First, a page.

School boards notice trends in learning methods amid pandemic

Students wearing face masks in the classroom. (© Can Stock Photo / halfpoint)

Many high school students in the area are going to start learning from home next week while more elementary school students make the switch to face-to-face learning.

Parents and students within the public and Catholic school boards were recently given the option to switch learning methods from virtual to in-person, or vice versa. Schools had to be notified of the switch by October 22 so that the transfer could take effect on November 16.

The directors of education for both school boards revealed the results of that switch-over during a media briefing on Thursday.

Lambton-Kent District School Board Director of Education John Howitt said at the elementary school level, 135 students decided to go from face-to-face to virtual learning and 220 students opted to go from virtual to face-to-face learning.

Whereas at the high school level, 290 students chose to move from face-to-face to virtual learning and 90 students chose to move from virtual to face-to-face learning.

“In the elementary panel, that’s a net increase from virtual to face-to-face of 85 and in the secondary panel that’s a net increase of face-to-face to virtual of 200,” said Howitt. “Compared to other jurisdictions, we feel that that is very stable and that it’s really a demonstration of satisfaction around the programming that is being delivered.”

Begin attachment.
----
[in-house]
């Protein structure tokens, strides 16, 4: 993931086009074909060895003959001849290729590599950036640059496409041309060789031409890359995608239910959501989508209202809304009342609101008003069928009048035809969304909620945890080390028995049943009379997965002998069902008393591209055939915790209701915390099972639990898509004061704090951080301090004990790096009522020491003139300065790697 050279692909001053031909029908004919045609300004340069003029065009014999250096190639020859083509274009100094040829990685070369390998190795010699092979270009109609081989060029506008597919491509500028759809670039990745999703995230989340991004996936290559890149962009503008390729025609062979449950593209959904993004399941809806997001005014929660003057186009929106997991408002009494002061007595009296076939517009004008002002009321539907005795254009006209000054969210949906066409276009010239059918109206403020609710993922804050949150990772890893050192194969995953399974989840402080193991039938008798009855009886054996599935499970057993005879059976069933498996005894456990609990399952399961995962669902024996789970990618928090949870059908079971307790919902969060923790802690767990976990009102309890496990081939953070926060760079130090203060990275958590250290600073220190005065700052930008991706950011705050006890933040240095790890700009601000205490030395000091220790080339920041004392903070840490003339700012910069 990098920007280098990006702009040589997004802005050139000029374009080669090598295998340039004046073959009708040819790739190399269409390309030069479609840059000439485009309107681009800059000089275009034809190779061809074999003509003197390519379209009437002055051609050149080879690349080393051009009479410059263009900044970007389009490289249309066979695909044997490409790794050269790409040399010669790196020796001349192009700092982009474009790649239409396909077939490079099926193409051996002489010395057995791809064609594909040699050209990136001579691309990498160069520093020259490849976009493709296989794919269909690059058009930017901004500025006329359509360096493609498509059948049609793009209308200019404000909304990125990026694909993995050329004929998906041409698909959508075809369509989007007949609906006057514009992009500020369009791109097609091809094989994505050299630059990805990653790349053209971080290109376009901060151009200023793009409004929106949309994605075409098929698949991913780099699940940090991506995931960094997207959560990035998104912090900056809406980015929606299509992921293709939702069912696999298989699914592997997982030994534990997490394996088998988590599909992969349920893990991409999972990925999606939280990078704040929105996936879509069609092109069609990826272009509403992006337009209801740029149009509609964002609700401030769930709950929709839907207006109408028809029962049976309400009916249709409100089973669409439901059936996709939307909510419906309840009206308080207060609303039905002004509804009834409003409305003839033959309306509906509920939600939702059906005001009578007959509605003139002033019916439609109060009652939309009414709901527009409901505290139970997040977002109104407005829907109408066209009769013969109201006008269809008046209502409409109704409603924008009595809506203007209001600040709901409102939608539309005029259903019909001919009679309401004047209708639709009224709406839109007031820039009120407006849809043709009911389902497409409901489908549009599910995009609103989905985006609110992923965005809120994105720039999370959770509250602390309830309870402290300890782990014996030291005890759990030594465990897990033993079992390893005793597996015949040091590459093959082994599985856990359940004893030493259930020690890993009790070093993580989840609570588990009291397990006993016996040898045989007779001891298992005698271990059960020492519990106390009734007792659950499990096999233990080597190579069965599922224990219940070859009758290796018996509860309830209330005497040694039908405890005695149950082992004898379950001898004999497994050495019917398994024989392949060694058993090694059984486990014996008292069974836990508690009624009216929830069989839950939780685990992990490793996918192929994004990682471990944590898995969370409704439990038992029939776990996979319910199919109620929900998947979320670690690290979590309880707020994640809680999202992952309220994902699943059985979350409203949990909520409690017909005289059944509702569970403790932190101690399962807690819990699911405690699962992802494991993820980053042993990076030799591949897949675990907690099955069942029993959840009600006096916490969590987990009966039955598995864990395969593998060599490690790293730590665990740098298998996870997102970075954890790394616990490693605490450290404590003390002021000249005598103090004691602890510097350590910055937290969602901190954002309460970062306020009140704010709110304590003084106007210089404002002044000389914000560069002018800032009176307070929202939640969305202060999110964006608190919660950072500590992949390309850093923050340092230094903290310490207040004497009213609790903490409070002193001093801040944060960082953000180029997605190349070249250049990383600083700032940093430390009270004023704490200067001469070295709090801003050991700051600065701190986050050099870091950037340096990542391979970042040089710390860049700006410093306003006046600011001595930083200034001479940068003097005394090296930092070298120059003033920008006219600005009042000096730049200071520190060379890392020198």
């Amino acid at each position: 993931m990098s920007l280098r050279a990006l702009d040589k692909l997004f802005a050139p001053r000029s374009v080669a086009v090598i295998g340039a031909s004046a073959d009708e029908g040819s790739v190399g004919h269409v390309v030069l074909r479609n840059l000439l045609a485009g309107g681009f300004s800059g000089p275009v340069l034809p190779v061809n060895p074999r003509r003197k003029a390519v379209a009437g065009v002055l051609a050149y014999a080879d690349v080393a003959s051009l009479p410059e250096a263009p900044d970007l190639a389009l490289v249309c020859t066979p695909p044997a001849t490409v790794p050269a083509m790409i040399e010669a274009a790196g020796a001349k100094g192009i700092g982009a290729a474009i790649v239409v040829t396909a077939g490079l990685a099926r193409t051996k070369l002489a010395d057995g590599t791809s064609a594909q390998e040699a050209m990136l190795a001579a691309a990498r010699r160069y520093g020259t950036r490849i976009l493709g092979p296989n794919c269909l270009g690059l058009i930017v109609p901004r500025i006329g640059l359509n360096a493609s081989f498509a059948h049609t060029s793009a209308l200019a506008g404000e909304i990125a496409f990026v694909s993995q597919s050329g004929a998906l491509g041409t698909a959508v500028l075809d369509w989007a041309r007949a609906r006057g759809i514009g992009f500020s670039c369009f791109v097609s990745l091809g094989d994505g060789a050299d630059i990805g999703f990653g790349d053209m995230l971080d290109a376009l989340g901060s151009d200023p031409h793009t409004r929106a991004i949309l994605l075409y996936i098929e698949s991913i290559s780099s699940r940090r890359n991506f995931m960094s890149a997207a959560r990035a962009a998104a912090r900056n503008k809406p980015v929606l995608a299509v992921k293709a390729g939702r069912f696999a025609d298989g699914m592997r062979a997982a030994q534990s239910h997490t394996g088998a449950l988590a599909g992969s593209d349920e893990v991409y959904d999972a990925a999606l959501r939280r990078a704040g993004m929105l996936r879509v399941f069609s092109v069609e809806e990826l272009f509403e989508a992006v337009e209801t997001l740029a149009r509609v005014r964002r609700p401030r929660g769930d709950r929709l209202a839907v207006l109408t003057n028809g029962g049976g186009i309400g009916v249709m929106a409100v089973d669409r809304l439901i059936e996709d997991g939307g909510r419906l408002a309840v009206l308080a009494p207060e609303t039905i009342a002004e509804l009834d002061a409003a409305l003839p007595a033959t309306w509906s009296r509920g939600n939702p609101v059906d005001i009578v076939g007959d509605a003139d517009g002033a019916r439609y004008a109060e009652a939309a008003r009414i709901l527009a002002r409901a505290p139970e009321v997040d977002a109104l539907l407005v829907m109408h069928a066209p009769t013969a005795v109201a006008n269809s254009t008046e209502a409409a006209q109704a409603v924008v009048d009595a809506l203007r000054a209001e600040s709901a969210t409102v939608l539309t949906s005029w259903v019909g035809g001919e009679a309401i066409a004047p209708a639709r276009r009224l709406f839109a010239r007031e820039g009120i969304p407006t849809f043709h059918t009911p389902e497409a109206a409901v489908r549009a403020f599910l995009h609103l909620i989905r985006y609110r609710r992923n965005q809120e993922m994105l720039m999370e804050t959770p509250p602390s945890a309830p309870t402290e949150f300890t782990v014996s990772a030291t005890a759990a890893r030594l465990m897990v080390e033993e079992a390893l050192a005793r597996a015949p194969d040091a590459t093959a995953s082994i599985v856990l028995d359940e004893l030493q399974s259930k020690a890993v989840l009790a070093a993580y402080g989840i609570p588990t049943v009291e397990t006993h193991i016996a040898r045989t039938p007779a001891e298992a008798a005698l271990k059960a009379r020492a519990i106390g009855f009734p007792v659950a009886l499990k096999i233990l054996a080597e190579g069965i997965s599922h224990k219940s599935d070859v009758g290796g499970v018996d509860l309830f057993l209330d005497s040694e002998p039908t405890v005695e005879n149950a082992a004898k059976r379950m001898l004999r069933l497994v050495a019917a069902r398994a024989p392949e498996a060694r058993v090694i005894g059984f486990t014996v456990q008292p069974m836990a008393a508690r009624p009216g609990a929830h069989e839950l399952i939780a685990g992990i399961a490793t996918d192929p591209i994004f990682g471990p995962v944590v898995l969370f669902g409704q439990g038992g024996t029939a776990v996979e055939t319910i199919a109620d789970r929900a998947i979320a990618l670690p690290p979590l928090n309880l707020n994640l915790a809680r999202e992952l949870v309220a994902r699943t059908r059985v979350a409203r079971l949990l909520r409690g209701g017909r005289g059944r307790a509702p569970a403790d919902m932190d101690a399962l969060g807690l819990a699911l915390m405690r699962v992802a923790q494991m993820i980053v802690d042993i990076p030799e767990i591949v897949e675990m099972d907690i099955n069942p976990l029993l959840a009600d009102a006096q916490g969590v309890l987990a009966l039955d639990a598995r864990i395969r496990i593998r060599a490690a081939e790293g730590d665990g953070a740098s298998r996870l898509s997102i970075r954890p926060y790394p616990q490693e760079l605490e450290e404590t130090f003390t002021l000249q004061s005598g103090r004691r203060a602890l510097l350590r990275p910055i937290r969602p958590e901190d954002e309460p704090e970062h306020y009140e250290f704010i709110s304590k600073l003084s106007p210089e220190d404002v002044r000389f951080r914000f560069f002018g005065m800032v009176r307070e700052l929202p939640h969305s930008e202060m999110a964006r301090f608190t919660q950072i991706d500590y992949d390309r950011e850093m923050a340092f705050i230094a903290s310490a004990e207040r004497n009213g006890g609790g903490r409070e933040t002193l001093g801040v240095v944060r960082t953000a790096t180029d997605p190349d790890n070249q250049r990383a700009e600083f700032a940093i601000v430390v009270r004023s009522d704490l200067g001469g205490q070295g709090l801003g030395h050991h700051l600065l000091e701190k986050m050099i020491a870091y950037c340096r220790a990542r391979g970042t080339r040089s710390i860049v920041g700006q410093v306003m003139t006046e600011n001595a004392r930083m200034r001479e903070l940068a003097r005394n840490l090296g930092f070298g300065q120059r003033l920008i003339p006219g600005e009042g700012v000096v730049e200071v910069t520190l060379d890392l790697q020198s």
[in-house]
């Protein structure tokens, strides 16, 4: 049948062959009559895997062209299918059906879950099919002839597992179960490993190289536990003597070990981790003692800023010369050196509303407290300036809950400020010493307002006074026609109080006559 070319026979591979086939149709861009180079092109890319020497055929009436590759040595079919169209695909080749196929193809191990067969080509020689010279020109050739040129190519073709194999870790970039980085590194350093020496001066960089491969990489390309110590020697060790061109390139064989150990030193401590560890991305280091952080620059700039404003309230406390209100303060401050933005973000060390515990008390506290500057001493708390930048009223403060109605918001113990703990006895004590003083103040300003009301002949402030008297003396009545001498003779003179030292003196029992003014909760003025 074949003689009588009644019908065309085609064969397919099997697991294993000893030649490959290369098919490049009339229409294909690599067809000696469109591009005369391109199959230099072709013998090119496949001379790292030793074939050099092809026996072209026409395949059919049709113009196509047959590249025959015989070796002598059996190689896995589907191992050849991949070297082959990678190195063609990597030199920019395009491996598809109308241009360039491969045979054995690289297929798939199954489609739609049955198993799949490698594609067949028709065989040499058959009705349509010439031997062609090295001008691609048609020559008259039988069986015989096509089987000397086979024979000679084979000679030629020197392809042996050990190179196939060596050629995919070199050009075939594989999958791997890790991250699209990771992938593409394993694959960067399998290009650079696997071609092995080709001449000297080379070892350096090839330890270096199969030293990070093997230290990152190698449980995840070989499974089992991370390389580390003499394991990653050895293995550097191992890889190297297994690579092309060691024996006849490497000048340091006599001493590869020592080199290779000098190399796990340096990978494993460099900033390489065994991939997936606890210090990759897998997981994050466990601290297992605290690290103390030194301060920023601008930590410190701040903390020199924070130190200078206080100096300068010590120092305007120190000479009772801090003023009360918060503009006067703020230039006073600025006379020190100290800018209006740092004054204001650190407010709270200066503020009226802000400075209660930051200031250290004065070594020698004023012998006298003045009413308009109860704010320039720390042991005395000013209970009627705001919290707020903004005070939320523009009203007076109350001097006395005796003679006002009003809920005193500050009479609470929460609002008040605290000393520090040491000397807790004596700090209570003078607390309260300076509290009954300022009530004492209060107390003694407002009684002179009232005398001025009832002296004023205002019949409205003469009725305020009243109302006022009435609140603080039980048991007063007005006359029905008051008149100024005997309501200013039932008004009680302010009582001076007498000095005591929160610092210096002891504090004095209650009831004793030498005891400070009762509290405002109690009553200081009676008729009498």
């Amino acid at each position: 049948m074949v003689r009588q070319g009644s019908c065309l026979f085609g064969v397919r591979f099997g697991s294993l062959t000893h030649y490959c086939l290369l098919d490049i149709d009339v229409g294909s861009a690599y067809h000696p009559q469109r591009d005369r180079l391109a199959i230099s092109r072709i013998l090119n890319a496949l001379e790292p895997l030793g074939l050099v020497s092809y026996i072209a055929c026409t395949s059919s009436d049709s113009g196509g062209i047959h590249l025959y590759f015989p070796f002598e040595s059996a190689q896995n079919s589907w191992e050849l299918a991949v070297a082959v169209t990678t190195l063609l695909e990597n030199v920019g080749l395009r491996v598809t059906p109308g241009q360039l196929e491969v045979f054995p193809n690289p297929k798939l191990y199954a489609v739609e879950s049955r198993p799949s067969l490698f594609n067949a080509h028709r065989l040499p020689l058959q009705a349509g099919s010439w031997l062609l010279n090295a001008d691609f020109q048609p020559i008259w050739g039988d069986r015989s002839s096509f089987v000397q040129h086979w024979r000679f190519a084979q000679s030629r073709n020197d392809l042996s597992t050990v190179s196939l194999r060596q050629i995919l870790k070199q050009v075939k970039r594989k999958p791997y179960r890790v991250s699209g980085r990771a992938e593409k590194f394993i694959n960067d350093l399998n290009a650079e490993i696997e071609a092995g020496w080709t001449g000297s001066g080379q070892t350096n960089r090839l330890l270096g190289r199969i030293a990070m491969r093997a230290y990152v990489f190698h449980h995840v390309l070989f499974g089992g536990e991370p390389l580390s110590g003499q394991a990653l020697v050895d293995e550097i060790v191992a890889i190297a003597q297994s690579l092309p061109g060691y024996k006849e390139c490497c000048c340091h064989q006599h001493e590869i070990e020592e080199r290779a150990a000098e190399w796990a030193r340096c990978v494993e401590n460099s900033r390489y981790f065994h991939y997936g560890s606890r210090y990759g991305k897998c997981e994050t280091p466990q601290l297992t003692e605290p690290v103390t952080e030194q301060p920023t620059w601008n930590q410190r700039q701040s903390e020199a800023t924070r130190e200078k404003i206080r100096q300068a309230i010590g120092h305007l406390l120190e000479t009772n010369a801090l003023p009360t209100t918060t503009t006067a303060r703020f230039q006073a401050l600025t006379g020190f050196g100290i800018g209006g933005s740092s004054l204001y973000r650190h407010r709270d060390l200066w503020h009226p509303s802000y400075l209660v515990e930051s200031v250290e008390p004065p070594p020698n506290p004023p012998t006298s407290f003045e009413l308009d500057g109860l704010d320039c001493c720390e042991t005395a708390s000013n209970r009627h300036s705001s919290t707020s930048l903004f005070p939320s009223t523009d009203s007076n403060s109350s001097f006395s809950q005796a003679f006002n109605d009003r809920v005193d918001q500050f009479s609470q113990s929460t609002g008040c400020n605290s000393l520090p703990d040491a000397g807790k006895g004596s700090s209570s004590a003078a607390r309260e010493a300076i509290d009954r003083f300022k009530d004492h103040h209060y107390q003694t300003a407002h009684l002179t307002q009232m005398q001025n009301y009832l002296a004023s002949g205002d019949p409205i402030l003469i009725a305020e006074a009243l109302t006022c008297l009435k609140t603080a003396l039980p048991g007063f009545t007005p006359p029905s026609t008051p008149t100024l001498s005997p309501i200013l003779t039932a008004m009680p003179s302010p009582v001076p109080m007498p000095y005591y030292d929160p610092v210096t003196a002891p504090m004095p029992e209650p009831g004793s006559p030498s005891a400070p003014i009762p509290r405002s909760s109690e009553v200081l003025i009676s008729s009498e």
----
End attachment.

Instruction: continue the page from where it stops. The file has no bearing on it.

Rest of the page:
The Catholic school board noticed a similar trend in how elementary and high school students want to learn.

St. Clair Catholic District School Board Director of Education Deb Crawford said about 60 elementary school students chose to move from virtual to in-class learning and only about 30 students chose to switch from in-class to virtual learning. At the secondary level, Crawford said 40 high school students chose to switch from virtual learning to in-class learning and 60 students chose to go from in-class to virtual learning.

“So the net gain and loss was not terribly significant at the schools,” she said.

Whether students are learning from home or at school, Crawford said there will be an emphasis this month on online security, privacy, and safety.

“It aligns with next week which is identified as Bullying Awareness and Prevention Week,” said Crawford. “[There will be] a number of events and activities that focus on kindness and strategies to prevent bullying in our schools and in all of our virtual schools.”

The LKDSB will also be participating in Bullying Awareness and Prevention Week to prevent bullying in any form and encourage students to report incidents of bullying to a staff member or parent.